I’m quite embarrassed as to my initial nonchalance when it came to reading “Ghana Must Go”, but I’m going to blame Twitter and general mass media for this. Why, I hear you ask. Well because the ill-timed debut of this awesome book coincided with that of the over publicised and highly anticipated “Americanah” of the Chimamanda Ngozi Adichie realm.
Taiye Selasi honestly drew the short straw when it came to the release date of her debut novel, but I believe she ultimately had the last laugh…one of those whooping, belly laughs that gets everyone going even though they have no idea why. Without getting into the semantics of which-books-better-than-which debate, let me just state for the record that “Ghana Must Go” may have initially been the underdog of the two debutante novels poised to make their grand entrance into the literary world, but in my humble opinion, was the book that walked away with the crown…bouquet…and more than half the audience.
So yes, I’m ashamed to admit that the only reason I came to read this book this year was because it was the selected book choice for my monthly book-club session. I actually groaned out loud and may have rolled an eyeball or two when I saw that it had been selected. The phrase ‘how predictable’ may have even crossed my mind. However, like the devoted book-club member that I am I hunkered down and gave it my undivided attention.
“Ghana Must Go” is a tale that tackles so many topics; the obvious story-line revolves around the theme of abandonment. Selasi does an amazing job of providing varying insight into each of the five characters ‘left behind’ so to speak. Her delicate and detailed sensitivity into how each member of the Sai family handles the oh-so sudden departure of Kweku Sai so differently will resonate with any reader who’s ever found themselves in the unfortunate position of coping with the fall-out from betrayal and desertion. Selasi beautifully captures the varied nature of human coping mechanisms in the face of defeat and despair – keep your Kleenex on-hand.
The other themes that are beautifully laced into this narrative are those of identity – trying to reconcile one’s self with the land of thy heritage, sibling dynamics – the waves of intimacy and distance that are inescapable amongst all siblings, survival – the adaptation of self in a bid to overcome the worst of circumstances, expectation – the raging battle between doing what is expected versus personal aspirations and grief – coping with the disappointment and confusion that comes with the end of a chapter in one’s life.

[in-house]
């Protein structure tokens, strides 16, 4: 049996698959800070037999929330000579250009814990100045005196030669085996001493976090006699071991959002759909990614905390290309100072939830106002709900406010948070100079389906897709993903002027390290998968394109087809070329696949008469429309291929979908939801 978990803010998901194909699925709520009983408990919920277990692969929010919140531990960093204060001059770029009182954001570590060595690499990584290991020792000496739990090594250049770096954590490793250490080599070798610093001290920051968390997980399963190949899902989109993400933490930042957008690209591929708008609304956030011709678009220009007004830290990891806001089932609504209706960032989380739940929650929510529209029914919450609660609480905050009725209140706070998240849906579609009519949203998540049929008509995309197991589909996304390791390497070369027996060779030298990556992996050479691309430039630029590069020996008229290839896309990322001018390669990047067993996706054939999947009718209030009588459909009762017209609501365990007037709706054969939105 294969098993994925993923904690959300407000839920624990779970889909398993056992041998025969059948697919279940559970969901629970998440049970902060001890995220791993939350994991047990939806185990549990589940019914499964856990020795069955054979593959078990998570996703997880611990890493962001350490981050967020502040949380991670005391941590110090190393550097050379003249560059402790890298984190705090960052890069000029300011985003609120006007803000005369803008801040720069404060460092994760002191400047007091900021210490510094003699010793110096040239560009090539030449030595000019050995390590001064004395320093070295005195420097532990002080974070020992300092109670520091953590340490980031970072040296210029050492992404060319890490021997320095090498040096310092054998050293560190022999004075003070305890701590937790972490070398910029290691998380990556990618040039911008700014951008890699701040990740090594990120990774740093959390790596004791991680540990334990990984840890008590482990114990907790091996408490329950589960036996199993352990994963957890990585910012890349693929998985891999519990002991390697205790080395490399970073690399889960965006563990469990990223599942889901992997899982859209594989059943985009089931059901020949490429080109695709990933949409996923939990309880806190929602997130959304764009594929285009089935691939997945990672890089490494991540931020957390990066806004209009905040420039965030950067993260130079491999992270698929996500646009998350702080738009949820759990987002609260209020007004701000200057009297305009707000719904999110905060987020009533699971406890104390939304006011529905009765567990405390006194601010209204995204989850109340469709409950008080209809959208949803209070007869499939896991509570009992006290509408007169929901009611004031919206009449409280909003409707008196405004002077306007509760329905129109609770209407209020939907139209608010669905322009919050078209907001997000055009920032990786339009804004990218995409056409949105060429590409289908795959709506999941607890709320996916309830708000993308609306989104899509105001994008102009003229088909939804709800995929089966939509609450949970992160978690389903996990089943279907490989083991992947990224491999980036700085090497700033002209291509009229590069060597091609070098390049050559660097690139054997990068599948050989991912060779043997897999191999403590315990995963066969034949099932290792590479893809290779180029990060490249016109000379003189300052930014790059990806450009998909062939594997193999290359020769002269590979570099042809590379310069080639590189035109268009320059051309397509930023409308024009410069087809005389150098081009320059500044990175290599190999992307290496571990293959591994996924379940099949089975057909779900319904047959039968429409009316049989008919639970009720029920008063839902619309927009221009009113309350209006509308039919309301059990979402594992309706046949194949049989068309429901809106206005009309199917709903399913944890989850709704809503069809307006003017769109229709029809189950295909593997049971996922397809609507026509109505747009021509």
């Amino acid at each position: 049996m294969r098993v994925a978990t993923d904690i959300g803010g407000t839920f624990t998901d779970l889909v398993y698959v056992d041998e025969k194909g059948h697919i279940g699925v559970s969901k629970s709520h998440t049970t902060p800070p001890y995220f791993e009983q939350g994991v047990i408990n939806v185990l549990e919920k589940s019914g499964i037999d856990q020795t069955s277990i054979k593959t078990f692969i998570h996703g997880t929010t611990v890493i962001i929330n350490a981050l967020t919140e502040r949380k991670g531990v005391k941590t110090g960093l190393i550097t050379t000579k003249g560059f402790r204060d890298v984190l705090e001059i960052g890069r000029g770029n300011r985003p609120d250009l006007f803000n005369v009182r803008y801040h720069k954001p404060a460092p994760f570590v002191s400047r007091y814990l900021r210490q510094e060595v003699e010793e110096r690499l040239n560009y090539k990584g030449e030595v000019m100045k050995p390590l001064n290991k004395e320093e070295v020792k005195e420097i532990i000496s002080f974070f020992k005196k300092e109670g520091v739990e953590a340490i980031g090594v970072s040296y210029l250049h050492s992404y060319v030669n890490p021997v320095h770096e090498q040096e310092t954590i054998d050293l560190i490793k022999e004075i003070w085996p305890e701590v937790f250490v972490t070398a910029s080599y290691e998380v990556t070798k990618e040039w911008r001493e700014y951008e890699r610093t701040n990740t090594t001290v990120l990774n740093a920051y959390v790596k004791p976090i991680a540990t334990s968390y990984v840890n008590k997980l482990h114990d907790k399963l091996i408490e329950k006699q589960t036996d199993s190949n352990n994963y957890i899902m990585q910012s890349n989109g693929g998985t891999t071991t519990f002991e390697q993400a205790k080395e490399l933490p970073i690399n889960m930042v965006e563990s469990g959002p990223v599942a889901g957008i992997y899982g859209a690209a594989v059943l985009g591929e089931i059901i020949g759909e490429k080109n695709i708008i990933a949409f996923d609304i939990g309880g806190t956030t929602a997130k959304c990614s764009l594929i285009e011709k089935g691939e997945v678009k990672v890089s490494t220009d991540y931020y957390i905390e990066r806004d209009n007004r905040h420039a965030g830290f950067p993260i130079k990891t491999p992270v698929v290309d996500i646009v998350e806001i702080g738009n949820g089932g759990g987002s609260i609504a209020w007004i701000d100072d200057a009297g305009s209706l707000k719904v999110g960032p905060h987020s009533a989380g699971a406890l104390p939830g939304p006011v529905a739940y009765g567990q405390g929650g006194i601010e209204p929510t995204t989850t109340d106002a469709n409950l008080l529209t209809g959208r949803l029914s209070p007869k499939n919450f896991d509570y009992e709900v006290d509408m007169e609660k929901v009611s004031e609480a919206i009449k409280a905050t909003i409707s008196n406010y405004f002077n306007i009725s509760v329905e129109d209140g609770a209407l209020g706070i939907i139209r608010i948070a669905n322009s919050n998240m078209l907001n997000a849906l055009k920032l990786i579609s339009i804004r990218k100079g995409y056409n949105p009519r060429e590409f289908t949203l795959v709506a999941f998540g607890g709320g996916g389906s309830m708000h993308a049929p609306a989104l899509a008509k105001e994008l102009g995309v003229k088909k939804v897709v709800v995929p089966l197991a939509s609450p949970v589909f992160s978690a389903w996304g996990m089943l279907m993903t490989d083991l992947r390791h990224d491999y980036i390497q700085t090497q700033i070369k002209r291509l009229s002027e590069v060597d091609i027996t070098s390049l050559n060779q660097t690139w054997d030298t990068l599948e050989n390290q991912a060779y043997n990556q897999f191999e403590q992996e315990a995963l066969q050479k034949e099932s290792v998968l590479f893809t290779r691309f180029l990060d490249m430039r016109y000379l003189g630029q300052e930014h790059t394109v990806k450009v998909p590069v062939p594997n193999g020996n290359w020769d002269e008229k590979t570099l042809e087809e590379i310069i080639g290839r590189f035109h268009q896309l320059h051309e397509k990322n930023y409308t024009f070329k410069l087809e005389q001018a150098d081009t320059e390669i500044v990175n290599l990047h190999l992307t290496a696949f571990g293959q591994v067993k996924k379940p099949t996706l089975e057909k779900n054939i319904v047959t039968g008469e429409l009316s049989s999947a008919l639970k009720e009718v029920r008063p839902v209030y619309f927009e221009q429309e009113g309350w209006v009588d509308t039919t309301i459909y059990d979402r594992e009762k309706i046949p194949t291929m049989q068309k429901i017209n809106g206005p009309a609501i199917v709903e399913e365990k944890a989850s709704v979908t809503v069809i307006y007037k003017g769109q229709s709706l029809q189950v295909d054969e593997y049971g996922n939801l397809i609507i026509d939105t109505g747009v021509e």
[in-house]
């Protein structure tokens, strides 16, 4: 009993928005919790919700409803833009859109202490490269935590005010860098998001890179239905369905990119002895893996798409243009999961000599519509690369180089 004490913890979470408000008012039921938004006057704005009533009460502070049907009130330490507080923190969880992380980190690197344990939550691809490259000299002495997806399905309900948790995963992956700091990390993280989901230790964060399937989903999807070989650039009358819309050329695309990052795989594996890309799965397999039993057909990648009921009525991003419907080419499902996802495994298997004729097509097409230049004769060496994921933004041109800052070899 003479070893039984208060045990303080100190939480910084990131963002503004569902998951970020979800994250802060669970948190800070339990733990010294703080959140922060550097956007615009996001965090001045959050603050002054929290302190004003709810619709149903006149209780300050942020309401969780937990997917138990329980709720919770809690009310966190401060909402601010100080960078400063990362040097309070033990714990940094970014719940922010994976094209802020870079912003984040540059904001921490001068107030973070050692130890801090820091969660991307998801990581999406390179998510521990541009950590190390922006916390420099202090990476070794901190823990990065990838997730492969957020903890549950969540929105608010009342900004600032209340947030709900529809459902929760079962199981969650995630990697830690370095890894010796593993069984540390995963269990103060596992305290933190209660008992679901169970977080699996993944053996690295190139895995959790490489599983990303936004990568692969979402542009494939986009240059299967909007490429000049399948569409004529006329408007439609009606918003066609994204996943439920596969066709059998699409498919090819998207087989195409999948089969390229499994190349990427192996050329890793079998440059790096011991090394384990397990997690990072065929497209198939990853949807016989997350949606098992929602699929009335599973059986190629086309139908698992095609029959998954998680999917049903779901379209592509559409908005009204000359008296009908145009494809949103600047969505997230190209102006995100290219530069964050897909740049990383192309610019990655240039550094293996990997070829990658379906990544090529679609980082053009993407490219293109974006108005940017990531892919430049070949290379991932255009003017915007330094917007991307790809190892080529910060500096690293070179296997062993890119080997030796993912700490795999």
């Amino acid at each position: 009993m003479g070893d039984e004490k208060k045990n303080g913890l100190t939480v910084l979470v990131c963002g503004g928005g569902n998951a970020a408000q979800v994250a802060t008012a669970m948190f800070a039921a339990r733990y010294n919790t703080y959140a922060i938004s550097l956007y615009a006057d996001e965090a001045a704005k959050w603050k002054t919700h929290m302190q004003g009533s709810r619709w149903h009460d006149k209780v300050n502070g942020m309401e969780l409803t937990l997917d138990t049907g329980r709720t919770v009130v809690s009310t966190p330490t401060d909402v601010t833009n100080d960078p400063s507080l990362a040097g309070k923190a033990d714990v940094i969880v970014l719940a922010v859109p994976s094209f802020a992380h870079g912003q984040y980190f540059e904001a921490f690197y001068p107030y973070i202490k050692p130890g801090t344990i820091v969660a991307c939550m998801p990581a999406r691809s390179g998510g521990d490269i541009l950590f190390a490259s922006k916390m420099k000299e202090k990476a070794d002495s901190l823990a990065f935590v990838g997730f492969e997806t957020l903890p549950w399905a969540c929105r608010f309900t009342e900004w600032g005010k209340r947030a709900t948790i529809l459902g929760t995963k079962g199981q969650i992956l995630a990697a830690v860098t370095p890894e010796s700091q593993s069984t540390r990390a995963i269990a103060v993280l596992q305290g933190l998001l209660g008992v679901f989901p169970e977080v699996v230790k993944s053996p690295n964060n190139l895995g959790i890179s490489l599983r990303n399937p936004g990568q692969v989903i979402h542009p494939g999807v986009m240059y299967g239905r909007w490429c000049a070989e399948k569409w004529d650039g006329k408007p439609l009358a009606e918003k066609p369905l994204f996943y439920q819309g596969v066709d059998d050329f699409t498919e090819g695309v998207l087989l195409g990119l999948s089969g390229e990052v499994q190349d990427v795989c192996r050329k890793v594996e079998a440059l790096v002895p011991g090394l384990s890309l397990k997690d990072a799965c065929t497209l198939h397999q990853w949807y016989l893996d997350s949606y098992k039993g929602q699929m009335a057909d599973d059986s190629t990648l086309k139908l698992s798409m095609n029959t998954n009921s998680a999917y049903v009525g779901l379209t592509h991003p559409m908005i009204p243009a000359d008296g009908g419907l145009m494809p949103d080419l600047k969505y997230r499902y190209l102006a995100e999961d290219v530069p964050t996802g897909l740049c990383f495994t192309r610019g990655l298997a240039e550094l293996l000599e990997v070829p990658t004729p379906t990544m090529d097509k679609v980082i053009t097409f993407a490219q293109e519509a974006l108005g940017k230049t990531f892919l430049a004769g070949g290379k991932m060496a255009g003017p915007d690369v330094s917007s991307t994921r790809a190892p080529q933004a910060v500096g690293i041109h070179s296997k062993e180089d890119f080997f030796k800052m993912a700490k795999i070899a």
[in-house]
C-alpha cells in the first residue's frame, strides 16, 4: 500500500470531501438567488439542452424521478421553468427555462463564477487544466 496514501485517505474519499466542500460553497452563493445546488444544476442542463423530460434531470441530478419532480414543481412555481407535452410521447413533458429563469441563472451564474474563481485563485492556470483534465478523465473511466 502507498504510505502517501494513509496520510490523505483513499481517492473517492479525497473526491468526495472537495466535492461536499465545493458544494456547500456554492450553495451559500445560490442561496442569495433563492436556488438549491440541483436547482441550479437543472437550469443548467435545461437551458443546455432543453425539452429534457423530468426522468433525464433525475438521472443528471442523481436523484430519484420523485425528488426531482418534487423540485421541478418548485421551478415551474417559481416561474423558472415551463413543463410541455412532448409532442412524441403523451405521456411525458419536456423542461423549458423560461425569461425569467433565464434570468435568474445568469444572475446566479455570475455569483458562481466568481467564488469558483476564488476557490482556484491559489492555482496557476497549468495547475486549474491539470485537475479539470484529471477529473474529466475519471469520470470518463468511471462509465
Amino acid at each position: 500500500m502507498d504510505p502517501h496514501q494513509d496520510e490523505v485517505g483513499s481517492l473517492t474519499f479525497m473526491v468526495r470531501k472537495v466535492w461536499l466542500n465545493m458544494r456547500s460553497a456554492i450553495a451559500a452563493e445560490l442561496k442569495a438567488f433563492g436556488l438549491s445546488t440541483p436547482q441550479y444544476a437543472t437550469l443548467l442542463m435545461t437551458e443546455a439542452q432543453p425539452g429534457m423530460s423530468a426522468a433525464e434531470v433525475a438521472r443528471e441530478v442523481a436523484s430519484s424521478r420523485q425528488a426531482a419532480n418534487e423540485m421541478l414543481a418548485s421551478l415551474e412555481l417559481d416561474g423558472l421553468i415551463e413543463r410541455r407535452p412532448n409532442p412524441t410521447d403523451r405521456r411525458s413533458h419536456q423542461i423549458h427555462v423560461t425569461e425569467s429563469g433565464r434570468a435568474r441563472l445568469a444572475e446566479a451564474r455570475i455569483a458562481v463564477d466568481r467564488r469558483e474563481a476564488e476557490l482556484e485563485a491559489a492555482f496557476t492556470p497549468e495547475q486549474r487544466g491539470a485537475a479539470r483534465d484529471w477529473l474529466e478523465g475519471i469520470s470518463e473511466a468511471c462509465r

Although it gets off to a pretty slow start, this book will demand your attention and call upon the full spectrum of your emotions. Whether you find yourself bemused at the description of the 70 year old gardener in possession of an impressive six-pack (yes, of the ab variety), enraged at the treatment of the twins, empathetic at the ‘crisis of self’ being experienced by sweet Sadie or angry at the cowardice exhibited by Kweku – this is not a book that can be read passively.
Your laughter will come out in cackles, you will you find yourself berating some of the characters out loud (to the irritation of your neighbours and loved ones) and you will most definitely cry – whether it is tears of the polite variety or those of the heaving shoulder action category instead.
So if you haven’t already done so, get your hands on a copy of Taiye Selasi’s ridiculously impressive inaugural novel “Ghana Must Go” and prepare to give it a standing ‘literary’ ovation.
Editor’s Comment: This year it is hard to mention Ghana Must Go and not mention Americanah by Chimamanda Adichie which also came out this year. The two books though totally different in subject matter and way of writing are pitched against each other. Twist my arm to choose and I will forever say Ghana Must Go – yes it was very slow to start with, but somehow I still literally shed tears reading it – books that cause me to cry are forever etched in my memory and marked as ‘Great Books’. Americanah on the other hand BORED me! However, this about Ghana Must Go – please let us know what you thought about Ghana Must Go.
We also have a #ChaudBookClub on Twitter – all Twitter based and we have just finised reading We Need New Names – so follow us on twitter to know our thoughts. Got any books you would like us reading? Then once more follow us or use the hashtag #ChaudBookClub and we will check it out!
You can purchase : Ghana Must Go here
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